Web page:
Meanwhile, the unemployment rate hit 14.7% in April 2020. This number has since retreated to pre-pandemic levels, coming in at 3.6% for February 2023.

How Jobless Claims Affect the Market

As mentioned, the initial jobless claims measure emerging unemployment and the continued claims data measure the number of people still claiming unemployment benefits. The continued claims data is released one week later than the initial claims. For this reason, the initial claims usually have a higher impact on the financial markets.

Many financial analysts incorporate estimates of the report into their market forecast. If a weekly release on jobless claims comes insignificantly different than consensus estimates, this can move the markets higher or lower. Generally, the move is the inverse of the report. If initial jobless claims are down, the market will often rally upwards. If the initial jobless claims are up, the market may slump.

The Initial Jobless Claims Report gets a lot of press due to its simplicity and the basic assumption that the healthier the job market, the healthier the economy. That is, more people working means more disposable income in the economy, which leads to higher personal consumption and gross domestic product (GDP).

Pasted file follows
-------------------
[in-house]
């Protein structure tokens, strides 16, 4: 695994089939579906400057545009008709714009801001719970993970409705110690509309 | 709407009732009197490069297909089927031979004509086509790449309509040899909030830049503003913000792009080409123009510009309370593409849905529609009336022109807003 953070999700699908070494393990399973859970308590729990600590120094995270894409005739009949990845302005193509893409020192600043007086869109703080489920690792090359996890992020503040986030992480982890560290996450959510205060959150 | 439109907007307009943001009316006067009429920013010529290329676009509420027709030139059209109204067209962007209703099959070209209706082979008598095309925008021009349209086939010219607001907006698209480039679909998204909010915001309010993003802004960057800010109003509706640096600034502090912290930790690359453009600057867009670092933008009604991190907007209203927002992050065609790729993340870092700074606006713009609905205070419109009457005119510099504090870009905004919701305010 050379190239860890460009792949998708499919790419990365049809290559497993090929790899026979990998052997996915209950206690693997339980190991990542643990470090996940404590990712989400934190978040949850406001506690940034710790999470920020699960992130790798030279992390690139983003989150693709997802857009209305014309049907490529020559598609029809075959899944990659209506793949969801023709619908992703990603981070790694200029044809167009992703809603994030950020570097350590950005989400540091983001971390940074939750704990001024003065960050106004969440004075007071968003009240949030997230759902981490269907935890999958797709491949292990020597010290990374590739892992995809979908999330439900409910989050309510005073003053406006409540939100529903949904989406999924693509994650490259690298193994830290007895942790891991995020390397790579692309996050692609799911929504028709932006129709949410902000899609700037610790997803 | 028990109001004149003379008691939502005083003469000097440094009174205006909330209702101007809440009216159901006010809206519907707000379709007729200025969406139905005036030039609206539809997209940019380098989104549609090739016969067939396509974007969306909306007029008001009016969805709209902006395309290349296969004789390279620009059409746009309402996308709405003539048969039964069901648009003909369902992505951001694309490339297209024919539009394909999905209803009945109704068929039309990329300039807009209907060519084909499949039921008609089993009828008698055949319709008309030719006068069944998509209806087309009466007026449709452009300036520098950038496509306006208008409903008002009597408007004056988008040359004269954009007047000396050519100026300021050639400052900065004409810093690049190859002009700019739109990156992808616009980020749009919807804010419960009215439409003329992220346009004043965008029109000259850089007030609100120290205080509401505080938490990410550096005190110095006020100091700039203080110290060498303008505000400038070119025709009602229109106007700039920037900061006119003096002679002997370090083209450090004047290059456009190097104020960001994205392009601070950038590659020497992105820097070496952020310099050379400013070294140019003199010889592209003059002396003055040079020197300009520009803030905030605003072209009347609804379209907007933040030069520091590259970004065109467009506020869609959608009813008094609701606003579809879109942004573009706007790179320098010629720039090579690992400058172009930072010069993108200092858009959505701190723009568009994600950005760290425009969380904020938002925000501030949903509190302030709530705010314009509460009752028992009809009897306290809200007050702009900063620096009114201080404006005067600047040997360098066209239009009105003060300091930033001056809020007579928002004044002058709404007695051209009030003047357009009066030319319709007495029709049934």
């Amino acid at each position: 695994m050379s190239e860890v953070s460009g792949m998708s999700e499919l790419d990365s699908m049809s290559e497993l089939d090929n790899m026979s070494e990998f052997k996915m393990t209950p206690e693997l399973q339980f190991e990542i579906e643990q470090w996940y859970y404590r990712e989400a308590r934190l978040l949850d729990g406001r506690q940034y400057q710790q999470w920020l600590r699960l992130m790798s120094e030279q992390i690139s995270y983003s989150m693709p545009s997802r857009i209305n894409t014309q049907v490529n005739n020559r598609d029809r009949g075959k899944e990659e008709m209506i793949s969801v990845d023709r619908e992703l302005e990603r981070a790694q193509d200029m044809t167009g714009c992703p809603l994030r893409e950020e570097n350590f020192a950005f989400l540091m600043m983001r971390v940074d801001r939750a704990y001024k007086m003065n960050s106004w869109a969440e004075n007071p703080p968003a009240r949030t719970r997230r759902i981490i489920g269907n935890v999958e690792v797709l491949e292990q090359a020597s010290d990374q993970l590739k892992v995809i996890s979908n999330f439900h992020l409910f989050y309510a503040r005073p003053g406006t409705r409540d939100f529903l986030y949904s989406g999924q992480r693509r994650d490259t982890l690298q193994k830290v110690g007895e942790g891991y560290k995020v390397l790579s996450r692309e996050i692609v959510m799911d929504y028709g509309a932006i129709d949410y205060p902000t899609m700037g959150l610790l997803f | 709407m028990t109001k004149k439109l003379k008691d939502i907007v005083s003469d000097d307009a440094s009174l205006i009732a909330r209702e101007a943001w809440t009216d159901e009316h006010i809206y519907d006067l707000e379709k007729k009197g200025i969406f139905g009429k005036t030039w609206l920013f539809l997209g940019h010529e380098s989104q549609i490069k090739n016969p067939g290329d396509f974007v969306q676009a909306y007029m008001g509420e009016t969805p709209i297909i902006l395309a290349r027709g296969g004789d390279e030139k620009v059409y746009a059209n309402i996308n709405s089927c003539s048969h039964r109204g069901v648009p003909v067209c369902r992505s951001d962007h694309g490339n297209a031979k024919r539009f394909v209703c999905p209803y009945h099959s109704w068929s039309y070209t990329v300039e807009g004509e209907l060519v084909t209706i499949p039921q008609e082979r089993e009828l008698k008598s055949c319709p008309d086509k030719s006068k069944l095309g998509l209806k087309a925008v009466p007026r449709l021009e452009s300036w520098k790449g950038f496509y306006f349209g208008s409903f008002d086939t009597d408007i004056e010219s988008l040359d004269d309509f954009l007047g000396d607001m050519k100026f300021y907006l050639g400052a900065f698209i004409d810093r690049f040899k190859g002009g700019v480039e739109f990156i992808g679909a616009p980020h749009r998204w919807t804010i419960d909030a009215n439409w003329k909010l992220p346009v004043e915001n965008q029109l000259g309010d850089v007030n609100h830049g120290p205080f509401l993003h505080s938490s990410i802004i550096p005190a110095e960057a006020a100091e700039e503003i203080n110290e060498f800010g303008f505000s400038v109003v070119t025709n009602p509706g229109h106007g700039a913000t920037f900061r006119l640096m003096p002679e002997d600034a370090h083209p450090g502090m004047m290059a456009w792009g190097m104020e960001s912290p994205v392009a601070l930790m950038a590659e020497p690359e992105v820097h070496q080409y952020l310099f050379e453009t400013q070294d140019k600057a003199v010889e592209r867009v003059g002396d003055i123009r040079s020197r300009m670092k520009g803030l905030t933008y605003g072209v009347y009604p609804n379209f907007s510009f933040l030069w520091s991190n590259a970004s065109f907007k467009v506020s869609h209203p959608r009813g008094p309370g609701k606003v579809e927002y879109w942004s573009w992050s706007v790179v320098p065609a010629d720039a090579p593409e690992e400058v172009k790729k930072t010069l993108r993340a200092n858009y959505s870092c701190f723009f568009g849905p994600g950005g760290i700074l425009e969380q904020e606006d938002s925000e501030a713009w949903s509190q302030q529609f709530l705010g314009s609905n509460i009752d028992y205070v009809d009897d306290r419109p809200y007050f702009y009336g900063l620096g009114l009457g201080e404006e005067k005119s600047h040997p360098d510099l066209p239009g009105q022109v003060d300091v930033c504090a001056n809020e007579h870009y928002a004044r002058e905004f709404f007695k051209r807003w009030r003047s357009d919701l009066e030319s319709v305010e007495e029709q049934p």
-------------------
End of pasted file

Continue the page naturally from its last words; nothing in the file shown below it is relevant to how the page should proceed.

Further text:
Why Jobless Claims Matter to Investors

Markets may react strongly to a mid-month jobless claims report, particularly if it shows a difference from the cumulative evidence of other recent indicators. For instance, if other indicators show a weakening economy, a surprise drop in jobless claims could slow down equity sellers and could actually lift stocks. Sometimes this happens simply because there isn't any other recent data to chew on at the time. A favorable initial jobless claims report may also get lost in the shuffle of a busy news day and hardly be noticed by Wall Street.

Jobless claims are also used as inputs for the creation of models and indicators. For example, average weekly initial jobless claims are one of the 10 components of the Conference Board's Composite Index of Leading Indicators.